Greg Gordon - ISI Group Inc., Research Division

Yes, I see that. I listen very closely to what you guys say about economic activity because you appear to be very diligent and plugged into your customers, and that shows up in lots of ways. But I guess, I look at the earnings forecast, and I contextualize it based on what you've actually earned relative to the guidance ranges for '10, '11 and now for '12, $2.37 and $2.57. Now the guidance range. So as investors look at the actuals, we're looking at 0.4% growth at the low end and 5% on the high-end off of what you've actually earned last year. And I understand that, that you contextualized it in terms of anchor aspirations off of '10. I think it's just giving some people some pause that maybe there's something going on in terms of economic activity not being as robust.

Thomas A. Fanning

No. I think if you just look at weather compared to normal in past 2 years. Remember, we're weather normal; it's the way we estimate. You had big weather 2 years ago, good weather, I mean, positive for the last year.

Art P. Beattie

I think, another thing Greg, if you look at weather-normal sales growth in residential commercial, we've had basically flat growth for 2 years now. So our estimates about economic growth continuing there are still kind of tentative. We're still waiting for that to catch and start moving northwards, so we've estimated increase in sales again this year not quite as robust as we did last year. But we were able to offset that loss with what Tom just mentioned, some positive weather.

Thomas A. Fanning

And if you go back, I'm interested in your comment about the context of earnings growth. That's why we show these charts that say we started with 2010, 230 to 236, and we grow at 7% and 5%, and we explained why we thought we will be higher in '11, sure enough we were, and we explained why we think we're in the top half roughly in '12. One of the benefits of the way we run our business is that we provide a business, I think, that provides a regular predictable, sustainable growth and earnings per share. That's been our history, and I hope it will continue to be our history. There's nothing -- there's no lack of transparency in, I think, our assumption of the economy.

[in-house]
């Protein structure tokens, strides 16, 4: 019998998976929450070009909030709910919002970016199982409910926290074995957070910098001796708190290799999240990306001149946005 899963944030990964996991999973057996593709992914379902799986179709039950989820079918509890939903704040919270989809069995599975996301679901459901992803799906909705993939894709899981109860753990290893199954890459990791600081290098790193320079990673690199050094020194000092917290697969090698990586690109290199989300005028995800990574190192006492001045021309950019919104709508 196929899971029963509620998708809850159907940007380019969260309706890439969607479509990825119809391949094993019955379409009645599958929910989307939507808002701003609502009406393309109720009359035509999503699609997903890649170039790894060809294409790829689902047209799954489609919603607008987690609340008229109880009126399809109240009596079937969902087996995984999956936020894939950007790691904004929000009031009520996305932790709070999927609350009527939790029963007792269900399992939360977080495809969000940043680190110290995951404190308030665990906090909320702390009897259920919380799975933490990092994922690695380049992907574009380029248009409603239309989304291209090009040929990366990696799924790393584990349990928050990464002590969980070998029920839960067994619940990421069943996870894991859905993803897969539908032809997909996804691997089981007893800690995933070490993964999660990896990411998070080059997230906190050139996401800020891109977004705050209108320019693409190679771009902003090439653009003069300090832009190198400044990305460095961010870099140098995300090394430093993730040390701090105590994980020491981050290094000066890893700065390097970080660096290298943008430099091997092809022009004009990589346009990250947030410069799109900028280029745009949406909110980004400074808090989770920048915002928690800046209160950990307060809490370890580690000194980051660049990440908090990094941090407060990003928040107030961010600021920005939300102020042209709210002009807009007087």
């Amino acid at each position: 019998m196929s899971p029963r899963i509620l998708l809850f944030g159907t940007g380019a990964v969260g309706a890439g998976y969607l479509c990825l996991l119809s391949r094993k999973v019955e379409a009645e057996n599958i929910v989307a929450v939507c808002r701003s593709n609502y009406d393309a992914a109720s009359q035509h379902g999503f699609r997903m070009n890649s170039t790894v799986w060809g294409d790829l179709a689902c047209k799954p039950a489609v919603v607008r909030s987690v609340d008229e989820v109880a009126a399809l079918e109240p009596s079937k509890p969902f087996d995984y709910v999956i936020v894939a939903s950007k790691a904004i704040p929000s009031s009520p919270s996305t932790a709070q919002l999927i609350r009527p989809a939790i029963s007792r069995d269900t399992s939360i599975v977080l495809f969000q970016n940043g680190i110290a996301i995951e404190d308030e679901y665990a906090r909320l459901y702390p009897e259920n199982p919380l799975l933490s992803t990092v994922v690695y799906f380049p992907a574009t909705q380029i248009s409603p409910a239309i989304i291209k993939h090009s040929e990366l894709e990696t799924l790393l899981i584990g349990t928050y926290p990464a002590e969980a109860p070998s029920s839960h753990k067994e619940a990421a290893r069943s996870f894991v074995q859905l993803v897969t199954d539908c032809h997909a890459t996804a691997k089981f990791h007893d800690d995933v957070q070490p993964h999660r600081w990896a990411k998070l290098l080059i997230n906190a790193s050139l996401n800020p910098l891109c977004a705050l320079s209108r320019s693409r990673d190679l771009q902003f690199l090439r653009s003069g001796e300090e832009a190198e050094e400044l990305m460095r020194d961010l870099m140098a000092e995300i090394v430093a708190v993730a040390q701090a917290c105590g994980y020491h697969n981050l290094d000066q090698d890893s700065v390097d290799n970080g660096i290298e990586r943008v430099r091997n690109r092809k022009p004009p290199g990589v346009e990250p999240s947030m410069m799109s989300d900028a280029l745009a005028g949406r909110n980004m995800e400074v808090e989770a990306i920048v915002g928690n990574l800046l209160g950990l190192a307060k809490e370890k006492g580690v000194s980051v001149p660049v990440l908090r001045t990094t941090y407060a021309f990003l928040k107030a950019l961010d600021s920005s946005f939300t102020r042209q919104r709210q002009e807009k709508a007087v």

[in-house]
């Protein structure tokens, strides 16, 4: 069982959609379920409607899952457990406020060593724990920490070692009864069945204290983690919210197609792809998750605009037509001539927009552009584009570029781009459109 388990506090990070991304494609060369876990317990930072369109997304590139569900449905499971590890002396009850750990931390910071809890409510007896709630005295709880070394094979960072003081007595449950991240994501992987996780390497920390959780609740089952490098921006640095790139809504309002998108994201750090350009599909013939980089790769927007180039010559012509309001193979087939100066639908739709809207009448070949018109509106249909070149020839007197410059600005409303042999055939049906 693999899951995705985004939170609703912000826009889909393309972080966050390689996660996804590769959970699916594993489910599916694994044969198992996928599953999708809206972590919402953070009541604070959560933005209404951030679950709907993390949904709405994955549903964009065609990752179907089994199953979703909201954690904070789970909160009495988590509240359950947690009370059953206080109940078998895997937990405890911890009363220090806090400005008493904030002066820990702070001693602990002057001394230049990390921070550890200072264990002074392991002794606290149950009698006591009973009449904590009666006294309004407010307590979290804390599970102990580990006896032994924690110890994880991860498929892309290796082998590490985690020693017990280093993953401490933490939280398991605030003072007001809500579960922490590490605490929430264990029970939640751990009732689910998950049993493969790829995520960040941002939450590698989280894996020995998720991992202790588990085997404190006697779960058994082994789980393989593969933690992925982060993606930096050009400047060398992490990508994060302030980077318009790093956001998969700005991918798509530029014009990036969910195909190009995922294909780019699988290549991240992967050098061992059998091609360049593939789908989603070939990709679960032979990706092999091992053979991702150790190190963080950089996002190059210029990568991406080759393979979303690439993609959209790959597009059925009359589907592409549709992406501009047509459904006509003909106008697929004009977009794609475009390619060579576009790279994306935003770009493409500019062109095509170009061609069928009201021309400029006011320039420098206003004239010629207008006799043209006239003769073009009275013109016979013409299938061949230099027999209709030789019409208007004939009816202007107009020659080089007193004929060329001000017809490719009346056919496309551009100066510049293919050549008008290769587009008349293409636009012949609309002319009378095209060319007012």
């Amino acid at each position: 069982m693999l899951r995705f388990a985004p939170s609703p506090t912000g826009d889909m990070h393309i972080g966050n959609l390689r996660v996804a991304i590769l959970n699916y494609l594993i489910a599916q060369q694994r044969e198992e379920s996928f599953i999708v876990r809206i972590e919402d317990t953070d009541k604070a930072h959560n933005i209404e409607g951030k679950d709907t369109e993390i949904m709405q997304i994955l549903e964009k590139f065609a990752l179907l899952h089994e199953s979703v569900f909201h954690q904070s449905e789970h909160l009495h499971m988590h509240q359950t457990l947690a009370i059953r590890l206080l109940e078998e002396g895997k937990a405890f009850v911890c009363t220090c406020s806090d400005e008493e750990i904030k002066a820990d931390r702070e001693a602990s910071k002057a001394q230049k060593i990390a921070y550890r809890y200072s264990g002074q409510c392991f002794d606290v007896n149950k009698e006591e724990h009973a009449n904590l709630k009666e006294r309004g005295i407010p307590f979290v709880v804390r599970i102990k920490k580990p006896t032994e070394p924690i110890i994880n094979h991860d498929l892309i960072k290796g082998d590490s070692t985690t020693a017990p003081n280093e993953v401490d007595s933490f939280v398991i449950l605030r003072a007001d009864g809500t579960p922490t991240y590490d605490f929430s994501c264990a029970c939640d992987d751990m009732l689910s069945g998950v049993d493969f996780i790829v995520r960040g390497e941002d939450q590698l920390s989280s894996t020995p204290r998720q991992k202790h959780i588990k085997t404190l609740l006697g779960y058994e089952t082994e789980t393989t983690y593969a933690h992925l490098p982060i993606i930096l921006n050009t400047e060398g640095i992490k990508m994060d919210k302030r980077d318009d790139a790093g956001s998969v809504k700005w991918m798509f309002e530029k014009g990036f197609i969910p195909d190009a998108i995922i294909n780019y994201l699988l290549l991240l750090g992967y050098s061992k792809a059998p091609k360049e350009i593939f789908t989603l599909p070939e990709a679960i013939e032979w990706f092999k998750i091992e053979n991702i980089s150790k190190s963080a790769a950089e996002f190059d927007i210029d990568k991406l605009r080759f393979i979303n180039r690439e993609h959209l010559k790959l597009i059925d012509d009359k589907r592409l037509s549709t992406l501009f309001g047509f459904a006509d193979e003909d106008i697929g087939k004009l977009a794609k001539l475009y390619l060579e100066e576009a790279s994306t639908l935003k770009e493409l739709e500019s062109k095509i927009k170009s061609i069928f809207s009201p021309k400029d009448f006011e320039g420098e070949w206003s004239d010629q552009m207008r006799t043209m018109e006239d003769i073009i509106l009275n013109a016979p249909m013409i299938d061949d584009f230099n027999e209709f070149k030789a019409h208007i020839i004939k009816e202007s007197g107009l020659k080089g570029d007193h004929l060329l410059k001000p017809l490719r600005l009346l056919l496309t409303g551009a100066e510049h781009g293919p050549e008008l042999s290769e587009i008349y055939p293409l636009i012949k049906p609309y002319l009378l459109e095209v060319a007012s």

Operator

Your next question comes from Ali Agha with SunTrust.

Ali Agha - SunTrust Robinson Humphrey, Inc., Research Division

Tom, I wanted to come back to your comments on the MATS rule that's come out. If I'm hearing you correctly, is the implication that the rules are now final? I know you said final wasn't published. There could be something tinkering there. But unlike CSAPR, should we not assume any legal challenges? Should we assume that you're going to plan around this? Can you just give us a little more insight on your strategy on this?

Thomas A. Fanning

Sure. Strategy remains the same, really, for any of these issues that are in front of us; and that is to represent the interest of our customers, to provide the cleanest, most reliable most economically sensible product available. And so therefore, we will engage constructively in any front that represents the interest of our customers, whether that's a regulatory issue, a legislative issues or litigation, if necessary.

Ali Agha - SunTrust Robinson Humphrey, Inc., Research Division

So, I mean, is there a scenario in which you could see some kind of delays or MATS legal challenges to this MATS rule?

Thomas A. Fanning

Sure. I mean, there always is. If the question is if there's a scenario, the answer is yes. But you have to assess kind of the fact that the situation at hand and what the issues are.

Ali Agha - SunTrust Robinson Humphrey, Inc., Research Division